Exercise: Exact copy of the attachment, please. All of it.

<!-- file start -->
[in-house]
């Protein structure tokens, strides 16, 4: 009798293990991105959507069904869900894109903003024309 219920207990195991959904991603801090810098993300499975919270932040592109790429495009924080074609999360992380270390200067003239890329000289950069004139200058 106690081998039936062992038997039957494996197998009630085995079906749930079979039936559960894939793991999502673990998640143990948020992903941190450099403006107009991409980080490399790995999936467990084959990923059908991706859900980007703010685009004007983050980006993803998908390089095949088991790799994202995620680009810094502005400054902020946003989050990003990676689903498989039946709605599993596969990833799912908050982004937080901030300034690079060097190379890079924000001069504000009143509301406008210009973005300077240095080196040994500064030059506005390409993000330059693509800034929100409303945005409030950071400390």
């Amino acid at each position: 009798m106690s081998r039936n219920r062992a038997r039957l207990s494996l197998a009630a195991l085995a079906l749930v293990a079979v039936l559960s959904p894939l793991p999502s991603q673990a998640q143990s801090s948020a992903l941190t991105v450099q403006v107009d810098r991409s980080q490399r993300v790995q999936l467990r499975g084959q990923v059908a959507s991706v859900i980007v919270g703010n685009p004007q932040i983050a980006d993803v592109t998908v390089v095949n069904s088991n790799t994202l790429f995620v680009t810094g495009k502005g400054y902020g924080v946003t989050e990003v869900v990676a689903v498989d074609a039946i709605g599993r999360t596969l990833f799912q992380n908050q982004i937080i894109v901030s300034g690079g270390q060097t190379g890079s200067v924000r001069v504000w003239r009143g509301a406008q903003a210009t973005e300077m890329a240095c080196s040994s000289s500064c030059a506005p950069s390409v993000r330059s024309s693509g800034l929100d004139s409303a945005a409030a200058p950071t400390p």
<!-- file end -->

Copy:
[in-house]
């Protein structure tokens, strides 16, 4: 009798293990991105959507069904869900894109903003024309 219920207990195991959904991603801090810098993300499975919270932040592109790429495009924080074609999360992380270390200067003239890329000289950069004139200058 106690081998039936062992038997039957494996197998009630085995079906749930079979039936559960894939793991999502673990998640143990948020992903941190450099403006107009991409980080490399790995999936467990084959990923059908991706859900980007703010685009004007983050980006993803998908390089095949088991790799994202995620680009810094502005400054902020946003989050990003990676689903498989039946709605599993596969990833799912908050982004937080901030300034690079060097190379890079924000001069504000009143509301406008210009973005300077240095080196040994500064030059506005390409993000330059693509800034929100409303945005409030950071400390």
């Amino acid at each position: 009798m106690s081998r039936n219920r062992a038997r039957l207990s494996l197998a009630a195991l085995a079906l749930v293990a079979v039936l559960s959904p894939l793991p999502s991603q673990a998640q143990s801090s948020a992903l941190t991105v450099q403006v107009d810098r991409s980080q490399r993300v790995q999936l467990r499975g084959q990923v059908a959507s991706v859900i980007v919270g703010n685009p004007q932040i983050a980006d993803v592109t998908v390089v095949n069904s088991n790799t994202l790429f995620v680009t810094g495009k502005g400054y902020g924080v946003t989050e990003v869900v990676a689903v498989d074609a039946i709605g599993r999360t596969l990833f799912q992380n908050q982004i937080i894109v901030s300034g690079g270390q060097t190379g890079s200067v924000r001069v504000w003239r009143g509301a406008q903003a210009t973005e300077m890329a240095c080196s040994s000289s500064c030059a506005p950069s390409v993000r330059s024309s693509g800034l929100d004139s409303a945005a409030a200058p950071t400390p």